In RTR, as in conventional radiography, X-rays passing through the part are used to produce an image. For the transmitted energy to be useful, it must be converted to an energy form that the system components can utilize to produce the image. Usually, radiation is converted to light energy (visible light), and this light is converted to an electronic signal (a video signal).
The image intensifier commonly used as a converter device, contains a fluorescent material such as cesium iodide. On the input screen, the visible light is much too dim to produce a usable image. There, photons are converted to electrons, accelerated, and reconverted to light on the output screen. Light amplification typically is in the range of 30/10,000 light amplification factors. This factor arises, in part, from two causes: (1) electron amplification as the electrons are accelerated by a high voltage, 25-30 kv between the cathode and anode, and (2) electron focusing on a small output screen approximately 10 times smaller than the input screen. See Figure 6 and 7 for an illustration and picture of typical image intensifier. Figure 8 shows a picture of output phosphor screen that is imaged by the CCD camera.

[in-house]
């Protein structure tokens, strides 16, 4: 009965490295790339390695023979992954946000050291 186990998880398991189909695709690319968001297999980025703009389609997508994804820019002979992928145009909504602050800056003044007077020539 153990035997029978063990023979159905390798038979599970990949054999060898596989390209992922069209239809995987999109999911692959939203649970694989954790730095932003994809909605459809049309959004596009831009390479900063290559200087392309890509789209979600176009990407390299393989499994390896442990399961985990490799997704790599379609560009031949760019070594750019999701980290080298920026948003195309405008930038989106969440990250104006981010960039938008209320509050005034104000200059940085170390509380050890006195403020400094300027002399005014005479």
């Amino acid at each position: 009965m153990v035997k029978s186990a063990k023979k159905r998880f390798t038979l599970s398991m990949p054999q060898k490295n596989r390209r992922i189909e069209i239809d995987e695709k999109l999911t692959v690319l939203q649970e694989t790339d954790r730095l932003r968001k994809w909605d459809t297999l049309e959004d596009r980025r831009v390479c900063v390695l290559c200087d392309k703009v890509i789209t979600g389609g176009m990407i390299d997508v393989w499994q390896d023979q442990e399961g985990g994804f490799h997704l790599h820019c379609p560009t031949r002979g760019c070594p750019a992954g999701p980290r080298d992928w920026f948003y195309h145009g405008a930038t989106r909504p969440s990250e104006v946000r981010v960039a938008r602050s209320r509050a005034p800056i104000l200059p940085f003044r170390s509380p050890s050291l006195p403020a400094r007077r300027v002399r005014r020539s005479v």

Figure 6. Illustration of operation of a real-time image intensifier.
Figure 7. Picture of a real-time image intensifier with adjustable lead collimator on the front.
Figgie 8. Photograph of the output screen from an image intensifier.
Figure 9. Illustration showing how the points of focus for length R differ at the center and at the top or bottom of the CRT.
Figure 10. Illustration showing a pincushion-shaped raster, which makes the image appear warped at the edges.
The advantage of using the image intensifier for RTR is that it has good light output. The disadvantage is that it introduces several image artifacts. One of these artifacts is called pin cushioning. Pin cushioning results from the fact that the distance for the point of focus at the center of the CRT is different from that at the top or bottom of the CRT due to its curved shape. (See figure 9.) The difference in distance results in an image that is slightly distorted at the edges as illustrated in figure 10.
Other image artifacts include non-uniform pixel response and phosphor blooming. Non-uniform pixel response is a condition where the gray level of the pixels at the edge differs from the gray level at the center of the image. Phosphor blooming is a condition where the x-rays striking the conversion screen cause the phosphor particle to glow so brightly that the light spreads from one pixel to adjacent pixels and causes interference with its light output, or blurring.